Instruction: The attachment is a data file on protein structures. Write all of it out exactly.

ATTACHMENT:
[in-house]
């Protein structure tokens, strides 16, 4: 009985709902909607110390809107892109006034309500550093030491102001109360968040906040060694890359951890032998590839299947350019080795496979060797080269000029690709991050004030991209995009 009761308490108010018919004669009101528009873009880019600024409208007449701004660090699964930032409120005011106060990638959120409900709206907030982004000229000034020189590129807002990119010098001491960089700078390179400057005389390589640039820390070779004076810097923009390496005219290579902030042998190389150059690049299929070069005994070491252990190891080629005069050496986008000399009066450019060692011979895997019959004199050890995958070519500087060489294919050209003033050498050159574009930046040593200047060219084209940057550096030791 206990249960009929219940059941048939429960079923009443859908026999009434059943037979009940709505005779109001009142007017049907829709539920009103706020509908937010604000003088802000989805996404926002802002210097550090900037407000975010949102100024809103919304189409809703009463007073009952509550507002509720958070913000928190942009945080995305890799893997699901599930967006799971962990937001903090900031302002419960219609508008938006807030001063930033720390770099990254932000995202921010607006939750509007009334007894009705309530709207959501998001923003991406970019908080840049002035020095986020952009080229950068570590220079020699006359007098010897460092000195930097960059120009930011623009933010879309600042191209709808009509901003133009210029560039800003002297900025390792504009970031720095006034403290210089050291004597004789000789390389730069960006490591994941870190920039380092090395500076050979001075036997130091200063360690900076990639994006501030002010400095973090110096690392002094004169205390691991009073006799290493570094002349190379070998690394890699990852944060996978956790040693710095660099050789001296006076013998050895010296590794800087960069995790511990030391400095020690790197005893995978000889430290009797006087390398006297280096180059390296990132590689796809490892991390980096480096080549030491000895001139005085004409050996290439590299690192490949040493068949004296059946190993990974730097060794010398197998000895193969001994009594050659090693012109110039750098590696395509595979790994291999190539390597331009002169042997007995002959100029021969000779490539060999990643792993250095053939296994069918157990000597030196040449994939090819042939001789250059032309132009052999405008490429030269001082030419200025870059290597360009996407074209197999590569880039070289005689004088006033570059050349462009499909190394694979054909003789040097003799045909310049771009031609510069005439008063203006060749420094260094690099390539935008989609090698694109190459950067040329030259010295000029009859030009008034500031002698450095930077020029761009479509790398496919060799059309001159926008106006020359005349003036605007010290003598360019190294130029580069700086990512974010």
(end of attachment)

[in-house]
């Protein structure tokens, strides 16, 4: 009985709902909607110390809107892109006034309500550093030491102001109360968040906040060694890359951890032998590839299947350019080795496979060797080269000029690709991050004030991209995009 009761308490108010018919004669009101528009873009880019600024409208007449701004660090699964930032409120005011106060990638959120409900709206907030982004000229000034020189590129807002990119010098001491960089700078390179400057005389390589640039820390070779004076810097923009390496005219290579902030042998190389150059690049299929070069005994070491252990190891080629005069050496986008000399009066450019060692011979895997019959004199050890995958070519500087060489294919050209003033050498050159574009930046040593200047060219084209940057550096030791 206990249960009929219940059941048939429960079923009443859908026999009434059943037979009940709505005779109001009142007017049907829709539920009103706020509908937010604000003088802000989805996404926002802002210097550090900037407000975010949102100024809103919304189409809703009463007073009952509550507002509720958070913000928190942009945080995305890799893997699901599930967006799971962990937001903090900031302002419960219609508008938006807030001063930033720390770099990254932000995202921010607006939750509007009334007894009705309530709207959501998001923003991406970019908080840049002035020095986020952009080229950068570590220079020699006359007098010897460092000195930097960059120009930011623009933010879309600042191209709808009509901003133009210029560039800003002297900025390792504009970031720095006034403290210089050291004597004789000789390389730069960006490591994941870190920039380092090395500076050979001075036997130091200063360690900076990639994006501030002010400095973090110096690392002094004169205390691991009073006799290493570094002349190379070998690394890699990852944060996978956790040693710095660099050789001296006076013998050895010296590794800087960069995790511990030391400095020690790197005893995978000889430290009797006087390398006297280096180059390296990132590689796809490892991390980096480096080549030491000895001139005085004409050996290439590299690192490949040493068949004296059946190993990974730097060794010398197998000895193969001994009594050659090693012109110039750098590696395509595979790994291999190539390597331009002169042997007995002959100029021969000779490539060999990643792993250095053939296994069918157990000597030196040449994939090819042939001789250059032309132009052999405008490429030269001082030419200025870059290597360009996407074209197999590569880039070289005689004088006033570059050349462009499909190394694979054909003789040097003799045909310049771009031609510069005439008063203006060749420094260094690099390539935008989609090698694109190459950067040329030259010295000029009859030009008034500031002698450095930077020029761009479509790398496919060799059309001159926008106006020359005349003036605007010290003598360019190294130029580069700086990512974010």